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Going Home - Recognising if your baby is unwell


All babies cry, especially when they are very young.

  • Crying is a baby’s verbal form of communication.
  • Babies cry for lots of reasons – some important, some less so, see ‘Reasons why babies cry’ below.
  • When a baby cries, you need to check that they are okay. If your baby’s crying changes or doesn’t settle, then baby should be checked out by the GP.

Generally, the louder and more vigorous the cry, the more likely your baby is well. Babies who are unwell tend to moan and whimper rather than cry loudly.

Babies are never, ever manipulative. They only cry when they want help. They are not trying to control you or be assertive; they simply want to be looked after. You cannot spoil a small baby. Your baby will only ask for what they want.

Try to understand why your baby is crying – this will become easier as you get to know them.

Reasons why babies cry

  • Having a wet or dirty nappy.
  • Feeling too hot or too cold.
  • Hunger or thirst.
  • Being over-tired or over-stimulated.
  • Feeling lonely or bored or in need of social contact, e.g. a cuddle.
  • Discomfort.
  • Trapped air (wind).
  • Tummy cramps.
  • Illness – this is a less common reason for babies to cry, but if your baby is crying and will not settle at all, it is important to have baby checked by a medical professional. Check for fever and infection and refer to the checklist Signs that your baby is unwell.

Do not leave your baby to cry

Long periods of unattended crying may increase your baby’s sense of isolation.

It is important to respond to a crying baby.

Suggestions to help if your baby cries 

  • Check that the crying is not caused by any of the reasons listed, see ‘Reasons why babies cry’ above.
  • Be gentle with your baby. Sometimes a secure cuddle in a quiet environment may be all that your baby needs.
  • Avoid over-stimulating your baby. Sometimes combinations of movement, sound, sight and touch at the same time may be too much, but on their own may be comforting.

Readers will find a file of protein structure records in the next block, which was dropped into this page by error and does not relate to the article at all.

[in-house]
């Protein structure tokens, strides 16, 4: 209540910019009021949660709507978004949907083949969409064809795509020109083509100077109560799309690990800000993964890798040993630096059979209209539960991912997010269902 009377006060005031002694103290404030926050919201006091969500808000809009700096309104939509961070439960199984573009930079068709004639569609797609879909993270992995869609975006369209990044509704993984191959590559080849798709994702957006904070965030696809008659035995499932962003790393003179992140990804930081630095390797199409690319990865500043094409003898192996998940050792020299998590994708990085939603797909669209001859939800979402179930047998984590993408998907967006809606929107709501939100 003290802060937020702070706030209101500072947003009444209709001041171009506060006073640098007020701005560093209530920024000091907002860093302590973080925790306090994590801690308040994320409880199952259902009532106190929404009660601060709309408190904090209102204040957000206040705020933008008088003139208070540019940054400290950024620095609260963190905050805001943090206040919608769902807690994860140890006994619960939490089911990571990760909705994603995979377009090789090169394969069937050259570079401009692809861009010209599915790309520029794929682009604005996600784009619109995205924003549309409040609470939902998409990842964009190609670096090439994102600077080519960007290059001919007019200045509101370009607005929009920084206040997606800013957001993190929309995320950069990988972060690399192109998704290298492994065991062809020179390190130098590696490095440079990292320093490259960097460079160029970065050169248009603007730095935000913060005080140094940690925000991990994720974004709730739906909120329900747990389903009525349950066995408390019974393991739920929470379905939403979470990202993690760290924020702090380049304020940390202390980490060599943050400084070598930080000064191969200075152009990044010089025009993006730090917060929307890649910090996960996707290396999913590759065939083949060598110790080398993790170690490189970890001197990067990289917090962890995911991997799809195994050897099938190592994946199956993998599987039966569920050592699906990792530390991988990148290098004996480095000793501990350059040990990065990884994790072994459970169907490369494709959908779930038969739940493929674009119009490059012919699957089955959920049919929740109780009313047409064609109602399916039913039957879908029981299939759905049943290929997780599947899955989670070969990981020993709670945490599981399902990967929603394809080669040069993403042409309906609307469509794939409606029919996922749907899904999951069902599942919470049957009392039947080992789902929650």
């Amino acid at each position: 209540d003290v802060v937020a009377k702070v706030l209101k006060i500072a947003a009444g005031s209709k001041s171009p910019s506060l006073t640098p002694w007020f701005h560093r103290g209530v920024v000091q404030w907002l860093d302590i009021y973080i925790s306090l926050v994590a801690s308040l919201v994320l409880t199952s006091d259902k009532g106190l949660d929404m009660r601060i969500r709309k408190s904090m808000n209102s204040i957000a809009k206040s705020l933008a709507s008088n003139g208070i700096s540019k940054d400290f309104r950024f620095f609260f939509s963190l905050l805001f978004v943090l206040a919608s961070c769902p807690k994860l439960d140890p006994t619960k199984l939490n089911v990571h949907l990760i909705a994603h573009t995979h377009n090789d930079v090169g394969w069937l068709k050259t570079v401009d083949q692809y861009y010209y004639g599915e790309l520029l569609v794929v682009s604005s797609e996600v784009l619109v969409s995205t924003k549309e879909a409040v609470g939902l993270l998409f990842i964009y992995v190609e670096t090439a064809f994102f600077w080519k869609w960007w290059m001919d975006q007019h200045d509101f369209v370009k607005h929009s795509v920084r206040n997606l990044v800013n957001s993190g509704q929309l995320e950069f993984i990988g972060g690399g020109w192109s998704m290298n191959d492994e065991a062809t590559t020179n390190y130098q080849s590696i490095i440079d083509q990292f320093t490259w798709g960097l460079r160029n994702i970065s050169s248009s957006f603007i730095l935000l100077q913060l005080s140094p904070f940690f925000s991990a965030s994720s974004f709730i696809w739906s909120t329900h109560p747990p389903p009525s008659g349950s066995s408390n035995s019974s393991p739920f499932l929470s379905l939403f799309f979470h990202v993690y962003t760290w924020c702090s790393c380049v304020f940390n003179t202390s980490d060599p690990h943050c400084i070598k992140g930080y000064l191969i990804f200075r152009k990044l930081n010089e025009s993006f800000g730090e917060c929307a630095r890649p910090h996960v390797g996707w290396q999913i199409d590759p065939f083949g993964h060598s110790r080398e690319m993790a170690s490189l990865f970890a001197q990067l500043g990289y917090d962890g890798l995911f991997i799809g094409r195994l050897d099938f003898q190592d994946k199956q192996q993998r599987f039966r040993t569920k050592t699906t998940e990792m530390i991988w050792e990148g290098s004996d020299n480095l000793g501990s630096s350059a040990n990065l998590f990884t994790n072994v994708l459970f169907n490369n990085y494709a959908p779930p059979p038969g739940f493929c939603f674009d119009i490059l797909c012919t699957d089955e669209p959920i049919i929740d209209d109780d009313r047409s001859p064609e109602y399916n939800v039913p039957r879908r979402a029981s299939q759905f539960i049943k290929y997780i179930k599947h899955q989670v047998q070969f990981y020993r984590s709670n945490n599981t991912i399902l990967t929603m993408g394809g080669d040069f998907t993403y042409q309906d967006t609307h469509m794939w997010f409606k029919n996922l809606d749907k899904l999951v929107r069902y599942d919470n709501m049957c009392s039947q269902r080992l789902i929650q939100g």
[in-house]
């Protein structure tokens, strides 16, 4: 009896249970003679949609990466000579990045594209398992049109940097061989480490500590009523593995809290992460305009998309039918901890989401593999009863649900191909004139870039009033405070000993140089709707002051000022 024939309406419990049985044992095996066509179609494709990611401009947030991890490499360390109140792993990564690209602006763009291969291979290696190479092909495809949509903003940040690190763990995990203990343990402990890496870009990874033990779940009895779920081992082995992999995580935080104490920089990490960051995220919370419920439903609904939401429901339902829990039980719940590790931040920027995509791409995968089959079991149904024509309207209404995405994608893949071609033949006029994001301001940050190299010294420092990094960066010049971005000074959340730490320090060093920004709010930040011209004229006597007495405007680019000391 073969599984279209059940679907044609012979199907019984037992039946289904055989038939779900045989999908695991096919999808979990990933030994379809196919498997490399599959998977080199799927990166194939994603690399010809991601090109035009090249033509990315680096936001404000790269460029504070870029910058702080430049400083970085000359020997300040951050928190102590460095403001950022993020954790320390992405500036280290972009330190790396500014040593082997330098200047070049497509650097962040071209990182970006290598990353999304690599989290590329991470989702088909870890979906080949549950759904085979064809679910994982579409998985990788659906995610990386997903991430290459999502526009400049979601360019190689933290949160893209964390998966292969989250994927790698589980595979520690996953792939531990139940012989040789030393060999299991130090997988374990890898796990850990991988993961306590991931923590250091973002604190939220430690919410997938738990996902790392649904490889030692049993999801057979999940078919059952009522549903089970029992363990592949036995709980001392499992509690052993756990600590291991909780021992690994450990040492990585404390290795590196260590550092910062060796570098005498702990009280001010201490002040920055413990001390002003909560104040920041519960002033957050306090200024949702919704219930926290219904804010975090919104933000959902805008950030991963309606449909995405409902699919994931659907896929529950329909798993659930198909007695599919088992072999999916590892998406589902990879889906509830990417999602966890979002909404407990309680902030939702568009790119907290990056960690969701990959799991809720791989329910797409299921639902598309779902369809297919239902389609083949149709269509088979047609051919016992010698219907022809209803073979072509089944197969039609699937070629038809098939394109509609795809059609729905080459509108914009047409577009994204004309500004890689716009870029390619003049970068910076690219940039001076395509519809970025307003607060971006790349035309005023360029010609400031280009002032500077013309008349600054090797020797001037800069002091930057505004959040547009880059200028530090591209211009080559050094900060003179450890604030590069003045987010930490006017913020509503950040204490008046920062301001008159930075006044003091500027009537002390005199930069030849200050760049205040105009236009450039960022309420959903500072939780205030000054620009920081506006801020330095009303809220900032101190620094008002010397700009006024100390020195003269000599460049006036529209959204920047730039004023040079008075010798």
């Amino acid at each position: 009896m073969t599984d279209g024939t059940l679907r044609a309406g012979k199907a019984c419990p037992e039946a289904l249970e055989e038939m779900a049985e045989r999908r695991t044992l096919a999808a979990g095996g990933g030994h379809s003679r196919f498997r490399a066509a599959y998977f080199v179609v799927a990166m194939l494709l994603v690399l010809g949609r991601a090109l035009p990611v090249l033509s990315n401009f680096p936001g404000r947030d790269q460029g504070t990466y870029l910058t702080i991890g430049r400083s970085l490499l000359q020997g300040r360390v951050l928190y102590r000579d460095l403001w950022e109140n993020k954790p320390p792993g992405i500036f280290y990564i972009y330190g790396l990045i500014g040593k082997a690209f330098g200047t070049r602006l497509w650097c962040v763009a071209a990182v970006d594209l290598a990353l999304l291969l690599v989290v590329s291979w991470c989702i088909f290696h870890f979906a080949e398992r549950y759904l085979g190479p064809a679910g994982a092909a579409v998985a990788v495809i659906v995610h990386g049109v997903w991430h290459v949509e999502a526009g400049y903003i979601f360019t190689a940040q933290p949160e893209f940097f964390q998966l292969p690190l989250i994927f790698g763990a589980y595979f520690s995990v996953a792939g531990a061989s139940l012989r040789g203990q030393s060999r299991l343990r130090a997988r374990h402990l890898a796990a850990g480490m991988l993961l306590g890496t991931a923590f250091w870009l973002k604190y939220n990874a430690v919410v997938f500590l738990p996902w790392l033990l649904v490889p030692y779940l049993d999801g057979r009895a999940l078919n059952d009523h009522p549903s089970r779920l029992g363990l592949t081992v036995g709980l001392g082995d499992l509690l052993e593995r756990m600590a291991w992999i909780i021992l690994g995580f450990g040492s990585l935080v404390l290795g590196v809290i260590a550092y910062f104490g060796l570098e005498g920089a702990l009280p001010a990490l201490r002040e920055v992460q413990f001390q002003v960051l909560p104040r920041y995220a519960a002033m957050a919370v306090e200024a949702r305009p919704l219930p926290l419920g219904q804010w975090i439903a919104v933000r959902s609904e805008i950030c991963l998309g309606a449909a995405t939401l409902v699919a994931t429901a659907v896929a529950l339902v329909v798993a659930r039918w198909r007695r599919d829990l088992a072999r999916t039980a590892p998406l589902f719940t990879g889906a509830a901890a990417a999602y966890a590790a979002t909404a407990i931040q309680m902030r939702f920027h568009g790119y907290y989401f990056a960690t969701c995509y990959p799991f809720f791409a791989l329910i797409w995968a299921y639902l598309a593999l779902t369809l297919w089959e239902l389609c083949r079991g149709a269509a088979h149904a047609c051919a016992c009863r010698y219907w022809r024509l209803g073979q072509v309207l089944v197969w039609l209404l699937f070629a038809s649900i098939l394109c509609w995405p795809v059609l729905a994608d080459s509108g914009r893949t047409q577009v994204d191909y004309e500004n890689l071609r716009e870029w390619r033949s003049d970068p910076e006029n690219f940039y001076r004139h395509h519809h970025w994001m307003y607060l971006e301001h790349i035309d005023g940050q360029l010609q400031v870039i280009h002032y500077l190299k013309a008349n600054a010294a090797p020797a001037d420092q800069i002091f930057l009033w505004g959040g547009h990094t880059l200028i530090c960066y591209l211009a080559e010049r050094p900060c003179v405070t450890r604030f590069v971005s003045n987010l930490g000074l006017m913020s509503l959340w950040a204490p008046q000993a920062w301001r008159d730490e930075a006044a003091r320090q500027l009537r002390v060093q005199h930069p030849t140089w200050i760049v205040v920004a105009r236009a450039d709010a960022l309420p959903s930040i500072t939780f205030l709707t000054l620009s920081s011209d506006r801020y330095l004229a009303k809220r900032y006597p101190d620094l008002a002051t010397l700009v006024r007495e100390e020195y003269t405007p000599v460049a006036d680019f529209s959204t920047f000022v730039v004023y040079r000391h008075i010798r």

• For babies born preterm, a gentle approach seems to work best. The usual baby-soothing combination of movement, sound and sight can be too much for a baby born preterm and may cause them to cry more.
  • Babies born preterm can be overwhelmed and upset by cheery faces talking up close to them, being bounced up and down, or being sung to, rocked and patted all at the same time. The reason they respond like this is that they are still finding it difficult to handle more than one thing happening to them at the one time.
  • Sitting still and holding your baby close to you in a peaceful quiet surrounding can be the most effective way to help settle him.

For babies born at term:

  • Gentle back-patting or rocking, quiet background music or noise, singing softly, distraction with toys or making faces, warm baths, walks or car rides, may be helpful – but remember, for babies born preterm, these measures do not seem to work as well, even when your baby is well and strong enough to be at home.
  • Be flexible, what works one day might not work the next.
  • Try to follow a routine for your baby, see Establishing a routine for your baby.
  • See also ‘Relaxation techniques for babies’ LINK.
  • See also ’Activities you can do as a parent to comfort your baby’.


If the crying persists, sounds unusual or if you are concerned that your baby is unwell or not thriving, contact their GP, PHN or local children’s emergency department.

Coping with a crying baby

If your baby is difficult to settle it can cause anxiety and exhaustion, especially if the crying is difficult to interpret and there is no obvious cause.

If you find it hard to cope, seek support

  • Ask for support from family and friends.
  • Take time-out. Ask someone you trust to care for your baby to give you a break: to go for a walk, coffee or any activity that you enjoy. Even a short break can be beneficial: put your baby in their cot and take a rest for a few minutes.
  • Contact your doctor or PHN.


  • Try not to exhaust yourself.
  • Your baby’s crying is no reflection on you.
  • Asking for help is very important and is not a sign of failure.
  • Don’t shake your baby. 

Mum comforting her crying baby